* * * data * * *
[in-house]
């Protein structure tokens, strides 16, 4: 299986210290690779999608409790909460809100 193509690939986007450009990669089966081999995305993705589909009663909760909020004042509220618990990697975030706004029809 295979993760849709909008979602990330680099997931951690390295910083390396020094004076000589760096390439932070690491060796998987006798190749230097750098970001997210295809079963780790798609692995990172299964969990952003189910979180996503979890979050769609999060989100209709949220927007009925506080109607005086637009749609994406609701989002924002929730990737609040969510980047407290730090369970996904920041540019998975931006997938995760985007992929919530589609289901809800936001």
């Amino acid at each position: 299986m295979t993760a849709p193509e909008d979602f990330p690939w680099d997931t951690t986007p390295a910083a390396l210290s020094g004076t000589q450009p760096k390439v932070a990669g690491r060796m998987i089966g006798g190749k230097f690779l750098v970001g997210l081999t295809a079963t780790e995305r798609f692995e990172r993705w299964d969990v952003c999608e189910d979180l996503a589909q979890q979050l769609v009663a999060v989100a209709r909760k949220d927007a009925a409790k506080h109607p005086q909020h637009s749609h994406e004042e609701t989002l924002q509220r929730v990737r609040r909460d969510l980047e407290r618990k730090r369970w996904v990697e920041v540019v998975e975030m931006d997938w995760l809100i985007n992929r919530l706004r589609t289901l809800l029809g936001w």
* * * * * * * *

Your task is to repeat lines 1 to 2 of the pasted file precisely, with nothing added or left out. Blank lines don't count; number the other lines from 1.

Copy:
[in-house]
């Protein structure tokens, strides 16, 4: 299986210290690779999608409790909460809100 193509690939986007450009990669089966081999995305993705589909009663909760909020004042509220618990990697975030706004029809 295979993760849709909008979602990330680099997931951690390295910083390396020094004076000589760096390439932070690491060796998987006798190749230097750098970001997210295809079963780790798609692995990172299964969990952003189910979180996503979890979050769609999060989100209709949220927007009925506080109607005086637009749609994406609701989002924002929730990737609040969510980047407290730090369970996904920041540019998975931006997938995760985007992929919530589609289901809800936001």